In a move to help guard civilians against police officers who may abuse their power, the American Civil Liberties Union of New Jersey, or ACLU-NJ, released the Police Tape app this week, enabling regular citizens to secretly record or video the interactions they have with cops.
The civil rights organization rolled out the app in time for the July 4 holiday. It said this is because altercations often happen between citizens and seasonal police at the shore during the summer vacation season.
This app provides an essential tool for police accountability, ACLU-NJ Executive Director Deborah Jacobs said. Too often incidents of serious misconduct go unreported, because citizens don't feel that they will be believed. Here, the technology empowers citizens to place a check on police power directly.
How The App Polices The Police
Police Tape is an Android app that discreetly records audio and video. It disappears from the device screen when the recording begins so as to prevent officers from attempting to delete the information. A copy of the video or audio is kept on the phone, but users can also send the recording to the ACLU-NJ as a backup. The app screen has three buttons: One provides a tutorial on knowing your rights, while the other two are for video and audio recordings.
The app was developed by watchdog group OpenWatch.
A version for Apple's iOS platforms will be released later this summer pending the smartphone maker's approval.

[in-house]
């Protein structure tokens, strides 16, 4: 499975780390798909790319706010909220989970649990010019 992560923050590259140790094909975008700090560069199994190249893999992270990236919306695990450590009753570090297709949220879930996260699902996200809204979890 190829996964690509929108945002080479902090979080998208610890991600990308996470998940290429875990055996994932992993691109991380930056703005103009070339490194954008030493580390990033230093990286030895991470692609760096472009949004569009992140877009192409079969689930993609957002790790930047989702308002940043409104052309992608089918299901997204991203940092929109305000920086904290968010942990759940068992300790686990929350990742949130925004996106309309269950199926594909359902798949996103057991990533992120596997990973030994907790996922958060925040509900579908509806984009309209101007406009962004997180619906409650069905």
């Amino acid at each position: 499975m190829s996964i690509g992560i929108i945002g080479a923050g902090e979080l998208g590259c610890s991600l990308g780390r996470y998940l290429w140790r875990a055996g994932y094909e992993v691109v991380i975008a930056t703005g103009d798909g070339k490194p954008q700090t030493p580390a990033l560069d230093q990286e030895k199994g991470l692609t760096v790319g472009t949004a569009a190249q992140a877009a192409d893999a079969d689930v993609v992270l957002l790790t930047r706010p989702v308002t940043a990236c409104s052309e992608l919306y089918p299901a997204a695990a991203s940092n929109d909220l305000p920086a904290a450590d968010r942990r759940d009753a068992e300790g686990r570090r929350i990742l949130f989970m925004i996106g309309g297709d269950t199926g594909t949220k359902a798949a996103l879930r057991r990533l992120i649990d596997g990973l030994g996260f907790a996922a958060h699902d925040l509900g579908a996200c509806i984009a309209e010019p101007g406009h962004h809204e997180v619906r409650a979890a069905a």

New York Chapter Released Similar App
New Jersey isn't the only state where citizens can conduct this form of reverse surveillance on officers.
The New York chapter of the ACLU released a similar app last month. That app, known as the Stop-and-Frisk Watch app, aims to help people hold the NYPD accountable for unlawful stop-and-frisk encounters and other police misconduct.
That app is available to users in both English and Spanish and has recording, listening and reporting capabilities.
The ACLU has been trying for years to police the police. The group has numerous lawsuits with law enforcement agencies believed to have misused their power.
ACLU-NJ Policy Counsel Alexander Shalom said images of police mistreating citizens have historically led to changes. Shalom cited the Rodney King incident as an example, during an interview with CBS New York.
King was harshly beaten by police in Los Angeles following a traffic stop in 1991. The incident was caught on tape and aired on the news, sparking riots over the police brutality.
For years, we've watched the police on video, and that has led to reforms and police accountability, but now that cellphones and smartphones are becoming more ubiquitous, people have this ability to videotape, Shalom told CBS New York. It really is a cutting-edge tool to ensure accountability in the 21st century.
Photos and video are critical to ensuring police accountability, and police should know that the eyes of the public are on them at all times, Shalom added.
The Police Tape app is available for download at this link.